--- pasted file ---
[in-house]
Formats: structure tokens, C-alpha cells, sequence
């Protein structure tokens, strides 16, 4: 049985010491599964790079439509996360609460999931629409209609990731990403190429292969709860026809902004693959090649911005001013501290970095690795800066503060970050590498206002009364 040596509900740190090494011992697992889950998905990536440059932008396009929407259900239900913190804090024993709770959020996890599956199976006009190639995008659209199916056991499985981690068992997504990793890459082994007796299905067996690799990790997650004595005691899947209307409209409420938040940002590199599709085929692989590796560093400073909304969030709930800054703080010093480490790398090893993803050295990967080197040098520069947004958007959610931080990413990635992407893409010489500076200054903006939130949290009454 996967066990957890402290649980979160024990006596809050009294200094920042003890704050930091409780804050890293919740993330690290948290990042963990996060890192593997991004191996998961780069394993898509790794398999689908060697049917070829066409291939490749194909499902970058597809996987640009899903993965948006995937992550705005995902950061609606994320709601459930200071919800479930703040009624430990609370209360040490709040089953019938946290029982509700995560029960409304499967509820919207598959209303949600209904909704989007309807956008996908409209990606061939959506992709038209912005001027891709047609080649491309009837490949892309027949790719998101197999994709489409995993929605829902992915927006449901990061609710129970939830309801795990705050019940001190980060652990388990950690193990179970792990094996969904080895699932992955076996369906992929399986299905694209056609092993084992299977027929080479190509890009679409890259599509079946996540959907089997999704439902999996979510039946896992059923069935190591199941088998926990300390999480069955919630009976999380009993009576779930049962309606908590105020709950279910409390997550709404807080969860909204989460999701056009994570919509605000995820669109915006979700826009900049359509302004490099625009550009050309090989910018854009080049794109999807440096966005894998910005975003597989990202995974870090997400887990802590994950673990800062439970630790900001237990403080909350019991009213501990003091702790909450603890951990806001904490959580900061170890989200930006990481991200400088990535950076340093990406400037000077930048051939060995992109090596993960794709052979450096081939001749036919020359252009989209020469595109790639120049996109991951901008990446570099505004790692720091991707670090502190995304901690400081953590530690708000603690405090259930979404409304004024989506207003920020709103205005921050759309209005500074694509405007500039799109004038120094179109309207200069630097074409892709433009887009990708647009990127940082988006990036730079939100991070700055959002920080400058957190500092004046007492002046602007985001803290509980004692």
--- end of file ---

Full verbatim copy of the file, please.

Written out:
[in-house]
Formats: structure tokens, C-alpha cells, sequence
């Protein structure tokens, strides 16, 4: 049985010491599964790079439509996360609460999931629409209609990731990403190429292969709860026809902004693959090649911005001013501290970095690795800066503060970050590498206002009364 040596509900740190090494011992697992889950998905990536440059932008396009929407259900239900913190804090024993709770959020996890599956199976006009190639995008659209199916056991499985981690068992997504990793890459082994007796299905067996690799990790997650004595005691899947209307409209409420938040940002590199599709085929692989590796560093400073909304969030709930800054703080010093480490790398090893993803050295990967080197040098520069947004958007959610931080990413990635992407893409010489500076200054903006939130949290009454 996967066990957890402290649980979160024990006596809050009294200094920042003890704050930091409780804050890293919740993330690290948290990042963990996060890192593997991004191996998961780069394993898509790794398999689908060697049917070829066409291939490749194909499902970058597809996987640009899903993965948006995937992550705005995902950061609606994320709601459930200071919800479930703040009624430990609370209360040490709040089953019938946290029982509700995560029960409304499967509820919207598959209303949600209904909704989007309807956008996908409209990606061939959506992709038209912005001027891709047609080649491309009837490949892309027949790719998101197999994709489409995993929605829902992915927006449901990061609710129970939830309801795990705050019940001190980060652990388990950690193990179970792990094996969904080895699932992955076996369906992929399986299905694209056609092993084992299977027929080479190509890009679409890259599509079946996540959907089997999704439902999996979510039946896992059923069935190591199941088998926990300390999480069955919630009976999380009993009576779930049962309606908590105020709950279910409390997550709404807080969860909204989460999701056009994570919509605000995820669109915006979700826009900049359509302004490099625009550009050309090989910018854009080049794109999807440096966005894998910005975003597989990202995974870090997400887990802590994950673990800062439970630790900001237990403080909350019991009213501990003091702790909450603890951990806001904490959580900061170890989200930006990481991200400088990535950076340093990406400037000077930048051939060995992109090596993960794709052979450096081939001749036919020359252009989209020469595109790639120049996109991951901008990446570099505004790692720091991707670090502190995304901690400081953590530690708000603690405090259930979404409304004024989506207003920020709103205005921050759309209005500074694509405007500039799109004038120094179109309207200069630097074409892709433009887009990708647009990127940082988006990036730079939100991070700055959002920080400058957190500092004046007492002046602007985001803290509980004692």